Campus Access Only

All rights reserved. This publication is intended for use solely by faculty, students, and staff of University of the Pacific. No part of this publication may be reproduced, distributed, or transmitted in any form or by any means, now known or later developed, including but not limited to photocopying, recording, or other electronic or mechanical methods, without the prior written permission of the author or the publisher.

Date of Award


Document Type

Dissertation - Pacific Access Restricted

Degree Name

Doctor of Education (Ed.D.)




The purpose of this study was to investigate associations between students' perceptions of school stress, students' beliefs regarding available coping resources, their stress responses and GPA scores. Differences were also examined by gender and earned credit class status. Four hundred regular education students completed The School Situation Survey (SSS) and The Coping Resources Inventory (CRI). The SSS measured sources of stress (teacher interactions, academic self-concept, peer interactions, and academic stress) and students' stress responses (emotional, behavioral, and physiological). The CRI measured students' beliefs regarding coping resources. Two sources of stress, academic self-concept and peer interactions, were significantly negatively correlated with CRI measurements of students' coping resources. One source of stress, teacher interactions, was positively correlated with stress response subscores. Positive significant correlations were found between academic stress and emotional stress response subscores, and between emotional and physiological stress response subscores. GPA scores were significantly negatively correlated with behavior stress response subscores as well as two sources of stress, teacher interactions and academic self-concept. Significant differences existed between students' perceptions of stress from teacher interactions and academic self-concept by earned credit class status. Sources of stress teacher interactions and academic self-concept classification levels were not independent of earned class credit status. Significant gender differences were found for stress from teacher interactions, academic stress, and stress responses. Reported stress from teacher interactions and academic stress were not independent of gender. Likewise, sources of stress, teacher interactions and academic self-concept were significant covariates in examined differences in GPA scores by gender. As secondary educators attempt to restructure learning environments, it seems critical that they take students' perceptions of school stress and their beliefs regarding coping resources into account when new pedagogical strategies, programs and services are developed and implemented.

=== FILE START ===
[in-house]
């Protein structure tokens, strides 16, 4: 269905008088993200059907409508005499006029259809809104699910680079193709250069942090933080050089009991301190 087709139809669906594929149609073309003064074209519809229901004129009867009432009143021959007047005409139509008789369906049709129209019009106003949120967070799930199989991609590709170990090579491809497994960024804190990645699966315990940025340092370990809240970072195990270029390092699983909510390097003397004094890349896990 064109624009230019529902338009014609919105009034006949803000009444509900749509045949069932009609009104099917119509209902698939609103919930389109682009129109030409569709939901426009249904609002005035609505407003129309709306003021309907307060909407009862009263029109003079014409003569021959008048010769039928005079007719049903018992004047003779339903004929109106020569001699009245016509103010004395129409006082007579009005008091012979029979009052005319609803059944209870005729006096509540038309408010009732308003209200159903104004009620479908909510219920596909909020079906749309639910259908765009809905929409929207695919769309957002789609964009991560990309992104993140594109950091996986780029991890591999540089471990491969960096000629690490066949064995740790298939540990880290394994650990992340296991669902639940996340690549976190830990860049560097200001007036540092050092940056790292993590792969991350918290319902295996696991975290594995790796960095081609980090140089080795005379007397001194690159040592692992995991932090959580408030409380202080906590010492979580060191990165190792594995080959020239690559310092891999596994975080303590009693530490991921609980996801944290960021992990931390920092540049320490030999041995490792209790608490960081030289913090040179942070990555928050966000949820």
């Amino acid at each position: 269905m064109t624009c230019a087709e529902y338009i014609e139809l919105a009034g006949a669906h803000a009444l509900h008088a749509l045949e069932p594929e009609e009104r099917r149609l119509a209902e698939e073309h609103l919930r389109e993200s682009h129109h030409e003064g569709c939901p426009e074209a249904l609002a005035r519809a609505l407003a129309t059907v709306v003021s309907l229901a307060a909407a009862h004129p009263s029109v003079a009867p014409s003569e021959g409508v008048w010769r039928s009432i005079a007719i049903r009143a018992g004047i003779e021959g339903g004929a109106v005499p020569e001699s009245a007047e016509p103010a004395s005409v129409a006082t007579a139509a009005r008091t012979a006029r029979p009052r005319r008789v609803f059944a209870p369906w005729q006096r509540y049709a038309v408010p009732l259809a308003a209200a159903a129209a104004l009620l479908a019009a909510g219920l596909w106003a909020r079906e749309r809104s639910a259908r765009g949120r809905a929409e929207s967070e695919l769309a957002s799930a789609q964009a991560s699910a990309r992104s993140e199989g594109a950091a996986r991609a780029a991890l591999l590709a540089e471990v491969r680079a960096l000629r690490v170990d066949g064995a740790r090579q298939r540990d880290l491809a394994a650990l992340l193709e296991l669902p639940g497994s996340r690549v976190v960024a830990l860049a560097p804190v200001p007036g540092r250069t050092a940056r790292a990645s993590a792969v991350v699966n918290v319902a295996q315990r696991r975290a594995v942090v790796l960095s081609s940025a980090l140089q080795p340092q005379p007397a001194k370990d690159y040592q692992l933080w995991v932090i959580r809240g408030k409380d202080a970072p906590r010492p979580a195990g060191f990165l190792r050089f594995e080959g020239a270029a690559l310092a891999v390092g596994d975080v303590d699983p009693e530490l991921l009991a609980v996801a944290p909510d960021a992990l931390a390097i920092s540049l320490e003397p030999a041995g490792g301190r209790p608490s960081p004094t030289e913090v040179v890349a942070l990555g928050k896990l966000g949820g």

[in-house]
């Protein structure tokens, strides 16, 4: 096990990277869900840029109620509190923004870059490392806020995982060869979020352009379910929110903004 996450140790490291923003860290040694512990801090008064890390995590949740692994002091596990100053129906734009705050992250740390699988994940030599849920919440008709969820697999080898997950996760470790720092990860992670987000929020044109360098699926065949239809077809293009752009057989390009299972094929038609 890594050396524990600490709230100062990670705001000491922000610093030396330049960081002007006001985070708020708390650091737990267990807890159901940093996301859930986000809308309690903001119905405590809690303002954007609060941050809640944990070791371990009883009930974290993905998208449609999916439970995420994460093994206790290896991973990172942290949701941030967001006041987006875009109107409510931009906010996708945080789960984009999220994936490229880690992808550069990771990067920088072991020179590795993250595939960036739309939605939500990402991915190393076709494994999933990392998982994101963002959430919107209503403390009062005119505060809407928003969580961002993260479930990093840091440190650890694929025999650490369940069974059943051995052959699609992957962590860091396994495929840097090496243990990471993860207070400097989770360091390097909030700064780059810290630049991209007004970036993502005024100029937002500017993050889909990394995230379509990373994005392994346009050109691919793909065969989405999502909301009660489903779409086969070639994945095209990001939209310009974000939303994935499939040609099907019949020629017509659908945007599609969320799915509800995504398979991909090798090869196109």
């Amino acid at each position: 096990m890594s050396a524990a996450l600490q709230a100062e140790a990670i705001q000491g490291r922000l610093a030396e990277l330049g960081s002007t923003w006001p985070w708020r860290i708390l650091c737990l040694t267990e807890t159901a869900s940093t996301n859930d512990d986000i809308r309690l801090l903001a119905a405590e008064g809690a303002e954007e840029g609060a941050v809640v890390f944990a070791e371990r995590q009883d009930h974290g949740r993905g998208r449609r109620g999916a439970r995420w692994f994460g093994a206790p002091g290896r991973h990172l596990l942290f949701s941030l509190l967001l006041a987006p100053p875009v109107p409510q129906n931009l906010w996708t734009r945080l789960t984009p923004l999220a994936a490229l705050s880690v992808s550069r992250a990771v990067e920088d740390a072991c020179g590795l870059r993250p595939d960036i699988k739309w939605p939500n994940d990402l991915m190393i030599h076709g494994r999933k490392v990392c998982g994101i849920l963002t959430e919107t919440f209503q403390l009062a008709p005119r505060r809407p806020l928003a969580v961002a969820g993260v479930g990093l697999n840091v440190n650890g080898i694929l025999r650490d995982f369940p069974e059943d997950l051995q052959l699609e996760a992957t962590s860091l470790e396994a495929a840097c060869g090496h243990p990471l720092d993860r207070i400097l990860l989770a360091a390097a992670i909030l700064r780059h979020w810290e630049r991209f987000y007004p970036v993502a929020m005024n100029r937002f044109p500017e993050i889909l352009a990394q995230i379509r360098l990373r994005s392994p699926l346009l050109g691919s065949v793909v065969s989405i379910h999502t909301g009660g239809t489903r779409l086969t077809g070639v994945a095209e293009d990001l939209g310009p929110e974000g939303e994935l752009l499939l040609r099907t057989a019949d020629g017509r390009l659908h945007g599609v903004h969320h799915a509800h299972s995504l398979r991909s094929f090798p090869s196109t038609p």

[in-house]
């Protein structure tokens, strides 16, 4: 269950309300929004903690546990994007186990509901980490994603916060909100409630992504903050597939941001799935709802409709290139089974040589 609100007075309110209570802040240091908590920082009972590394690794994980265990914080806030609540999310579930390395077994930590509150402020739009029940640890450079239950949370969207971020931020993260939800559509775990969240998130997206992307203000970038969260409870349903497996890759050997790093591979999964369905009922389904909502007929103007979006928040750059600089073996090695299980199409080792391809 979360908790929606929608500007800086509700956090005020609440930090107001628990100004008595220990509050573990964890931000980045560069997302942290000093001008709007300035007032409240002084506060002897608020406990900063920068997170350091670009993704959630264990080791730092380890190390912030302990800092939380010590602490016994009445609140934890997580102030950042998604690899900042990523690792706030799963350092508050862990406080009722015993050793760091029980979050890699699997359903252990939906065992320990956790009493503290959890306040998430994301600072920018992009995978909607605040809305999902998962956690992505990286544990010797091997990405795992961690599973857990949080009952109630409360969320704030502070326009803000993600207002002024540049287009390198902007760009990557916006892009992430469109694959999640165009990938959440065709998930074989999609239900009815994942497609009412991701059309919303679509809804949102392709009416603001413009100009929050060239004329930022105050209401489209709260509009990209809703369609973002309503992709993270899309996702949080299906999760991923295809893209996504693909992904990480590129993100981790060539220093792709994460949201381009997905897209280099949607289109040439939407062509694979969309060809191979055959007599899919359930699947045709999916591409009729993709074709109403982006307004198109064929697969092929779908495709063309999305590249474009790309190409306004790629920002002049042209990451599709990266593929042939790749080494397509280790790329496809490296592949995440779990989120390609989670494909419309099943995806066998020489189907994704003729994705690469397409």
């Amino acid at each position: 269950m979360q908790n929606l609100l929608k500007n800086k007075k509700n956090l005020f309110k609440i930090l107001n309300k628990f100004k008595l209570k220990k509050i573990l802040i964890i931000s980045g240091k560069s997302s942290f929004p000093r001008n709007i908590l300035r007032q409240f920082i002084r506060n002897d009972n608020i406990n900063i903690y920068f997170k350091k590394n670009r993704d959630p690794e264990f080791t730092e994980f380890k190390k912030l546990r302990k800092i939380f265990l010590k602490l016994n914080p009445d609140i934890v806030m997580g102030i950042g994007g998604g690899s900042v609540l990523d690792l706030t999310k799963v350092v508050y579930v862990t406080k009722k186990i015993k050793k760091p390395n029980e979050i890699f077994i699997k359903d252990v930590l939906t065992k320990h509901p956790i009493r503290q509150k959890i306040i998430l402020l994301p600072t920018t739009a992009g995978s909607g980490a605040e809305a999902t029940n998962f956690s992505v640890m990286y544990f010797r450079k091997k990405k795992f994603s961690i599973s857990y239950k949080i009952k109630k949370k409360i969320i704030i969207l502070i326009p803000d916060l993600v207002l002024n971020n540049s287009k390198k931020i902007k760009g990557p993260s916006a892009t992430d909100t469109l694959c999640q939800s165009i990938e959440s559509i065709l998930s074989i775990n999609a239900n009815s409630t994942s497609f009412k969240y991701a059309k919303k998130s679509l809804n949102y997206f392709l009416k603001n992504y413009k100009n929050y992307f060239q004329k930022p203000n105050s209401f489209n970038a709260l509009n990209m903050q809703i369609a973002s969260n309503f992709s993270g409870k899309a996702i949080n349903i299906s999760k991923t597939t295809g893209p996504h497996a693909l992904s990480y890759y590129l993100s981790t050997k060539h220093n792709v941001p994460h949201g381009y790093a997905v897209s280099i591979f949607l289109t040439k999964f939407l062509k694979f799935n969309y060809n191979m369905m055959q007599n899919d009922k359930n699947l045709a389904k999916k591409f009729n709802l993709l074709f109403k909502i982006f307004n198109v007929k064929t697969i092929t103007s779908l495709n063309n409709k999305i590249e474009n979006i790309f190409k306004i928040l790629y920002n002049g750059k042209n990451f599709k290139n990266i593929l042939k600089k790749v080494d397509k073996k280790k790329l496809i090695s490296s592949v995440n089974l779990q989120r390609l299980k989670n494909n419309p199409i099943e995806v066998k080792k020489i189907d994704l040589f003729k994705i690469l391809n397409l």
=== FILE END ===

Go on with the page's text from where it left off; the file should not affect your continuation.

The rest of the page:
To access this thesis/dissertation you must have a valid email address and log-in to Scholarly Commons.

Find in PacificSearch Find in ProQuest



If you are the author and would like to grant permission to make your work openly accessible, please email


Rights Statement

Rights Statement

In Copyright. URI:
This Item is protected by copyright and/or related rights. You are free to use this Item in any way that is permitted by the copyright and related rights legislation that applies to your use. For other uses you need to obtain permission from the rights-holder(s).